Five ways to boost your small business during and after Ramadan

As businesses navigate the last ten days of Ramadan, some key lessons can be learned and applied during - and after - the holy month

Image used for illustrative purpose. Emirates Towers are seen between the twin minarets of a mosque in Dubai.

Image used for illustrative purpose. Emirates Towers are seen between the twin minarets of a mosque in Dubai.

REUTERS/Steve Crisp

With Ramadan comes a change in business culture: shorter working hours, lower energy levels, and the accompanying reduction in productivity. But that doesn’t mean business should suffer. In fact, entrepreneurs can boost efficiency with some very simple, tried-and-tested tips. And some of them can even be carried over to a work structure post-Eid.


Many view shorter working hours as something of an inconvenience but offering employees time to disconnect and recharge shouldn’t be underestimated.

People in young startups usually work round the clock and don’t get much time off, so Ramadan can offer a good opportunity to slow down and learn how to embrace time off, even after the holy month.

Karim Beidas, Founder and CEO of Kidzapp

“Ramadan is an opportunity to focus on business planning and strategy for the rest of the year,” says Karim Beidas, founder of Kidzapp, a parenting and family startup in the UAE and Egypt. “For technical companies, focus your time on developing new features or optimising existing ones. This can go a long way in developing your business.”


Ramadan is traditionally a time to connect with family and friends. But with the onset of the coronavirus pandemic, people have been connecting with each other online in place of physical gatherings.

According to a recent survey among UAE and Saudi residents, 69 percent are expecting to spend more time socialising online than last year. This shift in behaviour is also reflected in the consumption of online content, with 52 percent of UAE residents and 56 percent of Saudi residents expected to watch Ramadan shows and entertainment online, according to the same survey.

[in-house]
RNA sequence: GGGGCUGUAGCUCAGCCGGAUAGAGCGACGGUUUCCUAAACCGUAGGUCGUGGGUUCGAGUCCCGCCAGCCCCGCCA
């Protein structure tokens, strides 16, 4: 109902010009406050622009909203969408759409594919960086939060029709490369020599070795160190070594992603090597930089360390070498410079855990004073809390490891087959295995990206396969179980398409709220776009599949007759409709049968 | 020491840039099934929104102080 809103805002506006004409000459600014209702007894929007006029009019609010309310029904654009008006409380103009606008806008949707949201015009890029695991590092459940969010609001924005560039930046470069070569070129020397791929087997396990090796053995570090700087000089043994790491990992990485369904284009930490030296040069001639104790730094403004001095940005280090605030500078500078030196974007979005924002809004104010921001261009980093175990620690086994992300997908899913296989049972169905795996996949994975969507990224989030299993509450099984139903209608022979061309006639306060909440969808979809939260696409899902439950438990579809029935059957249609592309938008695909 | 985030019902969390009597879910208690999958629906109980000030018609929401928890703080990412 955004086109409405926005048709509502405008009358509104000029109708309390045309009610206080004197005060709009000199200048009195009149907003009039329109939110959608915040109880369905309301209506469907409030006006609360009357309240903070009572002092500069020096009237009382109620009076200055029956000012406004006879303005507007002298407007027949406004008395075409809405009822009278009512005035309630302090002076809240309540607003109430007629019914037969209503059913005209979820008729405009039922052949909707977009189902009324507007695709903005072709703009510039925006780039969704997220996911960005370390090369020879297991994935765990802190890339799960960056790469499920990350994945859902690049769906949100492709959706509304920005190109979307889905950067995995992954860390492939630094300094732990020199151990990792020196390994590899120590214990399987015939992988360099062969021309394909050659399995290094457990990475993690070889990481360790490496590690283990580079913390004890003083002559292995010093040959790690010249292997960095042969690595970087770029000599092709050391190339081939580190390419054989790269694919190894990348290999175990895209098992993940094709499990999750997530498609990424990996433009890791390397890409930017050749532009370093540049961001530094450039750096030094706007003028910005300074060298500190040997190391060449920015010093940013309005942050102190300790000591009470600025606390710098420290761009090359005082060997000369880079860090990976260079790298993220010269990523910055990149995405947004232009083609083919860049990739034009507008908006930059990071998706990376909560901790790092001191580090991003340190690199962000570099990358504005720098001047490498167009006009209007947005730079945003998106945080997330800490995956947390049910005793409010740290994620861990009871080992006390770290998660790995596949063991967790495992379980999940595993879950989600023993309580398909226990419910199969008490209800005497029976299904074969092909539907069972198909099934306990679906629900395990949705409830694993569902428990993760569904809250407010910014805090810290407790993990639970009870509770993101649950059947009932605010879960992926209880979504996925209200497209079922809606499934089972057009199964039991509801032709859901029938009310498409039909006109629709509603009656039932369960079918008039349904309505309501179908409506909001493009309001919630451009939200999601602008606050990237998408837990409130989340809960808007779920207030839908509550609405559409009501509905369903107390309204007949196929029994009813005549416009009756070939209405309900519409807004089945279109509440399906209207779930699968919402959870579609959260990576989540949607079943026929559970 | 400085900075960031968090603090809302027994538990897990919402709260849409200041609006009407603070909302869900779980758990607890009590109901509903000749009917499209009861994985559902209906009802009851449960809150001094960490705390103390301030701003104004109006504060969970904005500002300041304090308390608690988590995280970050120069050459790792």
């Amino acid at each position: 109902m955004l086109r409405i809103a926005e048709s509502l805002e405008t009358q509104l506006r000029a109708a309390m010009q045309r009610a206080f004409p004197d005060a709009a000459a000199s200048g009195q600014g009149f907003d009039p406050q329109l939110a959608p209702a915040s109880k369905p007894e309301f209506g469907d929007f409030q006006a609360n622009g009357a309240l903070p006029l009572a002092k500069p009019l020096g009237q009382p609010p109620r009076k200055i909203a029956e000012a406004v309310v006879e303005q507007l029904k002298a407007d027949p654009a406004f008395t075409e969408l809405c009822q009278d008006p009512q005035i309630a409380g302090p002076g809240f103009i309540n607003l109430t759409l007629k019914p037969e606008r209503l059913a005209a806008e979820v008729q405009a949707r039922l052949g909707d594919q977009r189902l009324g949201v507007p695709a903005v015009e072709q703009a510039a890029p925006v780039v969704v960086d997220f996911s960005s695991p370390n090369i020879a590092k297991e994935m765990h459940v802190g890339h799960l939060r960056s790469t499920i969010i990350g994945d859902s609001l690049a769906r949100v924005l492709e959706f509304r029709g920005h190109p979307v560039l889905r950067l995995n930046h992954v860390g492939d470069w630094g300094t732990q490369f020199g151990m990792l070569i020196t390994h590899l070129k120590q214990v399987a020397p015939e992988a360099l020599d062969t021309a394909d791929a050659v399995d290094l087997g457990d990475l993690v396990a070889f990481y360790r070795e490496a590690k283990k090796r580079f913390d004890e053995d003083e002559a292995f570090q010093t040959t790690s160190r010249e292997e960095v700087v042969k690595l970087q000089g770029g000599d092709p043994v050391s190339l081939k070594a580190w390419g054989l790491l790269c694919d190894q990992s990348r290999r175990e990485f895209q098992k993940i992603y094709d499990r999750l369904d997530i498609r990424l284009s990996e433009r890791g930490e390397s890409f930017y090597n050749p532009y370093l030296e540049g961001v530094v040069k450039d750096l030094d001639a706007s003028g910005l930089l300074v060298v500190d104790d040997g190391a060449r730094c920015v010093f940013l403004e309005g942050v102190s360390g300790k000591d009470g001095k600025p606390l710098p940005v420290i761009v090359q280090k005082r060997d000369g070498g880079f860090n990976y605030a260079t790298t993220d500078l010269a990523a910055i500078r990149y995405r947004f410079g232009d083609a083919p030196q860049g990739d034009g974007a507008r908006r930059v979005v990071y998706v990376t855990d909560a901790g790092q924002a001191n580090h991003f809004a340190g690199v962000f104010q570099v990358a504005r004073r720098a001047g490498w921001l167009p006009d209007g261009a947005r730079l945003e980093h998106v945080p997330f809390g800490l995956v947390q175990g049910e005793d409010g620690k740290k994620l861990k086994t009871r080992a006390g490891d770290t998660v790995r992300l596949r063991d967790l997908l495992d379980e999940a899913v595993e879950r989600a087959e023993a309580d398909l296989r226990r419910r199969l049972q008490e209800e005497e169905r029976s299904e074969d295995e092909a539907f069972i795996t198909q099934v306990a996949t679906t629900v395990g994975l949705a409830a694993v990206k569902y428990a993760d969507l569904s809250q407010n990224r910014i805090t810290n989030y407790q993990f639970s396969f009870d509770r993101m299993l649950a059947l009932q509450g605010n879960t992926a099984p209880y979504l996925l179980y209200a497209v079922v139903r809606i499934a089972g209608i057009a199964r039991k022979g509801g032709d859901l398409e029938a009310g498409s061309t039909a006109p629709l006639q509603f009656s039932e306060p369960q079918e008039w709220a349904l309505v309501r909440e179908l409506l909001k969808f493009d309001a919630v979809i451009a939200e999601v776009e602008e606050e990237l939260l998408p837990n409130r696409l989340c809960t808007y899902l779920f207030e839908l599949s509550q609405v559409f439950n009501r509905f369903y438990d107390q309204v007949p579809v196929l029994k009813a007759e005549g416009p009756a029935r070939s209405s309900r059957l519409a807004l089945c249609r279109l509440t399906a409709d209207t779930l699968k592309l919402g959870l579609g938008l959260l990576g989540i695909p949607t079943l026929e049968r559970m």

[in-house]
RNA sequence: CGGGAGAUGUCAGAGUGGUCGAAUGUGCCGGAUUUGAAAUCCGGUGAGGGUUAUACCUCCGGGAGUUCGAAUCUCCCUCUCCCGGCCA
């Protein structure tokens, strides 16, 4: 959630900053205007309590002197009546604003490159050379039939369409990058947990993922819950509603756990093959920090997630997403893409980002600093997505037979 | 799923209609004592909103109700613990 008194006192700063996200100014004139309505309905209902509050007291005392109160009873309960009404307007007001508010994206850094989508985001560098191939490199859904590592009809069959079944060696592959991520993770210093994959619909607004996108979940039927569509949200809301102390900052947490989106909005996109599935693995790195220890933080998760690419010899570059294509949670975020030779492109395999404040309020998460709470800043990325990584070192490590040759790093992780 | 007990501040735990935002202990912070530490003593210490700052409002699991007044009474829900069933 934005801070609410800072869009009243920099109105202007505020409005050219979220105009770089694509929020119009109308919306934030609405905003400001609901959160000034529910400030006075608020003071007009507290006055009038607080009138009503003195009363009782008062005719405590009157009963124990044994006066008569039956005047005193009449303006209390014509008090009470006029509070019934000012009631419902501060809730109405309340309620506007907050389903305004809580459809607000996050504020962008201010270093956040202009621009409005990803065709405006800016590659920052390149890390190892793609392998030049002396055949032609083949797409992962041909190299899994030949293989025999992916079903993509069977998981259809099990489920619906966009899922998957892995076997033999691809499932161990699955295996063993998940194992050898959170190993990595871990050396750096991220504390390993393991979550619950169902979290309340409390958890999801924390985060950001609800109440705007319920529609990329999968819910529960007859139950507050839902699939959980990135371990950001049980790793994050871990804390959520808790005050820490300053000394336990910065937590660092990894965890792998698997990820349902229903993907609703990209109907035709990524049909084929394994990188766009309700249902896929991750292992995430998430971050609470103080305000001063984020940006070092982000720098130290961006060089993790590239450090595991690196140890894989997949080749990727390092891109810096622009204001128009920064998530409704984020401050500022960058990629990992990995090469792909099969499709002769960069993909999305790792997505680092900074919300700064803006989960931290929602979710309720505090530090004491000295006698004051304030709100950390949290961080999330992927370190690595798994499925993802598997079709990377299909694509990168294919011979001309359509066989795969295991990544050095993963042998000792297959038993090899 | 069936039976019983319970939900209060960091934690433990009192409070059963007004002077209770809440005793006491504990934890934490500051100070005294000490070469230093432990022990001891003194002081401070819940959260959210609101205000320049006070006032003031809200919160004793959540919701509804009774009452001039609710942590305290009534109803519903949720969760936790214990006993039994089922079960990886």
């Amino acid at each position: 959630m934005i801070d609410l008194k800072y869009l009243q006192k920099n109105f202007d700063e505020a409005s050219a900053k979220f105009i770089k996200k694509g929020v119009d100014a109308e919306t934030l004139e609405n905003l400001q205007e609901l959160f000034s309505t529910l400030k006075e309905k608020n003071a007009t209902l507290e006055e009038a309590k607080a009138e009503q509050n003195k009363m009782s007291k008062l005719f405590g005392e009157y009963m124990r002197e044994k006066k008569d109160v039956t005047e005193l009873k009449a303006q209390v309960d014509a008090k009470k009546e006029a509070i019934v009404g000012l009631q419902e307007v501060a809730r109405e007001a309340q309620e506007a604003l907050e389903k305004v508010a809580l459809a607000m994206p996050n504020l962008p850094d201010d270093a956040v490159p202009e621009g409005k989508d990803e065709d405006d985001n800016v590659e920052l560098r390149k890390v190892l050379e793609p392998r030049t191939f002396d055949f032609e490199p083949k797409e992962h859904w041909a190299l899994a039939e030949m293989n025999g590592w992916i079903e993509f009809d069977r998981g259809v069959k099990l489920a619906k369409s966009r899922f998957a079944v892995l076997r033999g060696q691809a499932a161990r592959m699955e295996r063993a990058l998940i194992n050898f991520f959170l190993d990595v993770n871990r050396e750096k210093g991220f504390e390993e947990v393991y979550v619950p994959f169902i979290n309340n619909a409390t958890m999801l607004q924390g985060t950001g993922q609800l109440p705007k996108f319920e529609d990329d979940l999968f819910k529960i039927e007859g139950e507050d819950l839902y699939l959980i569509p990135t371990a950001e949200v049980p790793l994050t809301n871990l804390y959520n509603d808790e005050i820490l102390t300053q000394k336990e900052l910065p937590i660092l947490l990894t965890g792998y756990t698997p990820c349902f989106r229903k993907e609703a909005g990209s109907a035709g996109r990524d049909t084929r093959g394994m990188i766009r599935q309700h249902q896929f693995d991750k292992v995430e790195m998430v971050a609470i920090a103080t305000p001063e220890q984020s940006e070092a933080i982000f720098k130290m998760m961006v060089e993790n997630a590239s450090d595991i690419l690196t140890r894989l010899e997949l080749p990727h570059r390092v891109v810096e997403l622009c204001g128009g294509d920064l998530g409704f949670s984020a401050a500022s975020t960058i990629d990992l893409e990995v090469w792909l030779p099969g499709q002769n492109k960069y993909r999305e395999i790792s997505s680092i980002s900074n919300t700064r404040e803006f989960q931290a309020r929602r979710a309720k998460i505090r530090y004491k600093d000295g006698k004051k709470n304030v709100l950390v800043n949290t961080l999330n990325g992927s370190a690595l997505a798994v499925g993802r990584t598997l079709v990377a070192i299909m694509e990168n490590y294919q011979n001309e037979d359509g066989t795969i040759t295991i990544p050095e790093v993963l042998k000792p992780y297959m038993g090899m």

Iman Suguitan, Founder of Nuqt Idea House

For entrepreneurs, this is a great opportunity to connect with audiences online. To stand out in an already crowded digital marketplace, Iman Suguitan, serial entrepreneur and founder of Nuqt Idea House, a branding agency, advises entrepreneurs to simply tell their story.

“Don’t sell products; tell your story,” she says. “Before you speak to your customers, your message must be clear and well-thought-out. This applies to small and big companies, as they have much to benefit from communicating effectively during this opportune time.”


Simply being online isn’t enough, though. Depending on the type of business an entrepreneur is in, they should use the most suitable social media channels to reach their audience. YouTube, Facebook, and Instagram are among the most popular networks in the UAE, according to a recent report by Global Media Insight, but that doesn’t mean entrepreneurs should only focus on these channels.

Tarek Nasr, CEO of The Planet, a digital marketing agency in Egypt and the UAE, advises entrepreneurs to also consider less popular social networks to reach their audience.

“Do not underestimate the power of less popular channels like email marketing and direct messaging, especially if it aligns with a company’s business strategy and brand,” he says.

More traditional entities are embracing social media too. Earlier this week, for example, the Dubai Chamber of Commerce and Industry announced that it has signed a memorandum of understanding (MoU) with TikTok to create and launch the Dubai Chamber – TikTok Academy, a four-week programme that promises to “help 1,000 startups and SMEs validate and grow their businesses using the content creation platform.”


Ramadan is also a time of giving, especially to the less fortunate. That’s why corporate social responsibility (CSR) activities usually take place during this time of year. Showing the human side of your business can go a long way in building relationships.

Rania Ayman, Founder of Entreprenelle.

“Show that you care about your customers, your employees and your following,” says Rania Ayman, founder of Entreprenelle, an organisation that supports women starting their own businesses. “It’s not only about advertising your products and making sales. Be human and show that you care. People will appreciate that a lot more.”


While Ramadan is a great opportunity to connect with audiences on- and offline, entrepreneurs should also aim to be consistent in their communication.

“There’s a lot of emphasis on what to do during Ramadan, or even during a certain season,” says Sarah Mohamed at Quill Communications UAE. “But the problem arises when that’s the only time you invest in engaging with your audience. Brands and businesses forget that the best way to build a good bond is to be consistent.”

So, don’t forget to continue communicating after the Holy Month.

(Writing by May El Habachi with inputs from Rachel McArthur; editing by Seban Scaria

Disclaimer: This article is provided for informational purposes only. The content does not provide tax, legal or investment advice or opinion regarding the suitability, value or profitability of any particular security, portfolio or investment strategy. Read our full disclaimer policy here.

© ZAWYA 2021

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